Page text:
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So, I'm doing a college assignment where basically what is needed is that you use a pointer that points to a dynamically allocated array of the correct size based on input from a data file. The problem is, I keep getting different errors when the program runs. The program compiles perfectly fine, but yet when it runs, it gives me this: "0xC0000005: Access violation reading location 0xFDFDFDFD."

Here is the code I'm using (do note that some of the code was written by my professor and before you ask, I attempted to contact him, and never got anything back from him):

Written by Professor

struct emprec   /*Employee record with two fields*/
{
    int id;
    float salary;
};
typedef emprec* emprecptr; /*Employee record pointer type*/
typedef emprecptr* indexarr; /* Pointer to a dynamic array of employee record pointers*/

Written by me

void readdata(indexarr& ptrs, int& size)
{
    size = 0;

    ptrs = nullptr;
    ptrs = new emprecptr[size];
    ifstream in;
    in.open("p1data.txt");
    if (!in) {
        cout << "Unable to open p1data.txt"; //if the file is not in the folder
        exit(1);
    }
    while (!in.eof()) {
        in >> ptrs[size]->id;        //putting to read line for id
        in.ignore();
        in >> ptrs[size]->salary;       //putting to read line for salary
        in.ignore();
        size = size + 1;

    }
    in.close();
};

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    size = 0; ptrs = new emprecptr[size];, so you're basically doing new emprecptr[0], which is strange – ForceBru Sep 12 at 20:54
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    I would suggest to use std::vector obviously and to read following stackoverflow.com/questions/5605125/… – Slava Sep 12 at 20:56
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    Why do they still teach C++ this way? std:: vector would be so much better. Try stepping through this in the debugger, check what the size is of the array and realize that you somehow have to reallocate it – JVApen Sep 12 at 20:59
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    @JVApen because they do not really care what the end result is. – Slava Sep 12 at 21:01
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    As mentioned, use std::vector instead. And a vector of object (not pointers). I.e. std::vector<emprec>. Any decent book should have information about how to use it. – Some programmer dude Sep 12 at 21:06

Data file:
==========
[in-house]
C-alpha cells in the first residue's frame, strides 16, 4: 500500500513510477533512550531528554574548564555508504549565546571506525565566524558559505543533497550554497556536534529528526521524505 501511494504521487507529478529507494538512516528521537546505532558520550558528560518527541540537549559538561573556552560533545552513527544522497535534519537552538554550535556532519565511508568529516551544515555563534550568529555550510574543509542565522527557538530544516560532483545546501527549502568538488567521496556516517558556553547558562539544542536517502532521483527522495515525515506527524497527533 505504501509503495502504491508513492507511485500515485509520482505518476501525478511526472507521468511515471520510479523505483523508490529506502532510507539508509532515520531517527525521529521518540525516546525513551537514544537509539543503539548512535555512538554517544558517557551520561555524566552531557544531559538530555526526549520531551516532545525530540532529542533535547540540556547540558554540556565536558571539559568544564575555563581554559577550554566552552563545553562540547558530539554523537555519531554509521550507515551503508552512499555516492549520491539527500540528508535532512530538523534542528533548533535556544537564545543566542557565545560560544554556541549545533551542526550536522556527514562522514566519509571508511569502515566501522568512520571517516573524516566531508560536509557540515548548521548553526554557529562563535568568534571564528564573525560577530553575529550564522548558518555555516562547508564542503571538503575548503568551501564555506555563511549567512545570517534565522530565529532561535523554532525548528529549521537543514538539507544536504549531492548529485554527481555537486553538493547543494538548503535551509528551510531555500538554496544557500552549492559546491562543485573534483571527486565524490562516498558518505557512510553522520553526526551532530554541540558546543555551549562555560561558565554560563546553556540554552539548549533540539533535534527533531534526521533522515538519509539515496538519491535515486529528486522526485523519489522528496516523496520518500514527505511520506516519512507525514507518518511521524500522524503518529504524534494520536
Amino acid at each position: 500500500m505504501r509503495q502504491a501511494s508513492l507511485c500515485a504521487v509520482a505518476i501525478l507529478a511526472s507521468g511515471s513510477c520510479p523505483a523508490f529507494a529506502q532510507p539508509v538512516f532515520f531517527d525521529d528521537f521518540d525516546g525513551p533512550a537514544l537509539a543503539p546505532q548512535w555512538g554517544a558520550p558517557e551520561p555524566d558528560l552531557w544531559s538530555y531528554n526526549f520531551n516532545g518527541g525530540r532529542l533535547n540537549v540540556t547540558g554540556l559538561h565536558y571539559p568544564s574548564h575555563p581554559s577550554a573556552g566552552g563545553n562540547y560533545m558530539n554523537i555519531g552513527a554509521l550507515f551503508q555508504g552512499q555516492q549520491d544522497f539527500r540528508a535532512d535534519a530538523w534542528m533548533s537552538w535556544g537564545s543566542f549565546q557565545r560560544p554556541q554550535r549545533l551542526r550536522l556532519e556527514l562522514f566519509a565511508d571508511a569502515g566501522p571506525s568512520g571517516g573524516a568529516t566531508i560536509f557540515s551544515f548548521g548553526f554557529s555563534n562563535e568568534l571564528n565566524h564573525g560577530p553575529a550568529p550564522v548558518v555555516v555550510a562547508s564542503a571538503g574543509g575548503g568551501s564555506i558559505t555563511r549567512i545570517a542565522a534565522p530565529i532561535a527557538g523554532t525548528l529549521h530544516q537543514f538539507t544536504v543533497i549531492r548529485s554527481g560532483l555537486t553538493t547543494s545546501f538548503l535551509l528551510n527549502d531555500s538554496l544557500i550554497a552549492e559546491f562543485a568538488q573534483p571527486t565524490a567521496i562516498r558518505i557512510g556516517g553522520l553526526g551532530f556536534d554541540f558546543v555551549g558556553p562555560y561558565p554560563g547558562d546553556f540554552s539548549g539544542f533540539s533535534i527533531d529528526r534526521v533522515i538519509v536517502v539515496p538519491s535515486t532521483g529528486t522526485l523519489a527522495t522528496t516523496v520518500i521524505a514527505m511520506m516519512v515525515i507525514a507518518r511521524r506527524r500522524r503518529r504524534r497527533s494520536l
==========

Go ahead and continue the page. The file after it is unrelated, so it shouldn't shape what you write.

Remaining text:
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size = 0;

ptrs = nullptr;
ptrs = new emprecptr[size];

This sets size to 0, then creates an array, using new containing size values. Since size is 0 this creates an array containing exactly 0 values.

ptrs is a completely empty array (and the first assignment to a nullptr does not do anything useful, by the way).

    in >> ptrs[size]->id;        //putting to read line for id

The shown code then proceeds and attempts to put data into this array. But this array is completely empty. Its size is zero. It does not contain anything, so this doesn't go very far, and your program crashes.

And even if that wasn't the case, all that ptrs is, is an array of pointers. Even assuming that this array, itself is correctly allocated they are pointing to absolutely nothing whatsoever, until you actually new those pointers also.

    size = size + 1;

It looks like you believe that just because you incremented size here, and it was used earlier in the program to new an array, this must mean that this array will automatically grow by one value, too. This is not true. C++ does not work this way. Your C++ program does exactly what you tell it to do, one statement at a time. Your program news an array of a given size (zero size). That's what happens. The End. Nothing more will happen to that array, until you implement the code that does that.

Your homework assignment requires you to implement intelligent, sophisticated, memory management and fully understand how memory management works in C++. You need to implement moderately complicated logic that initially creates an array of some reasonable size, an array of ten or twenty pointers (pick some reasonable number yourself), then read one record at a time, new-ing each new record (apparently), and saving the newed pointer to it in this array. If the array becomes full, you will need to new a larger array, copy all the pointers from the smaller array to the larger array, delete the smaller array, and continue reading, until all records are read.

I am assuming that your assignment requires you to dynamically grow an array of indirect pointers. It is not quite clear, but it's possible that you simply need to dynamically grow the array of records themselves, instead. If so, this becomes slightly simpler, but the basic approach will be the same.

while (!in.eof()) {

Oh, and and this is also a nasty bug that you will need to fix, too.

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  • Thanks for pointing this out, @Slava. Stackoverflow allows answers to be edited, and you should not hesitate to correct these kinds of obvious fat fingers, yourself. – Sam Varshavchik Sep 13 at 16:30
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Looks like the memory that you're trying to reference is not allocated to the ptrs variable. It is beyond the size of memory that you've have allocated or it. Could you please check the size of variables allocated, that might give you some idea.

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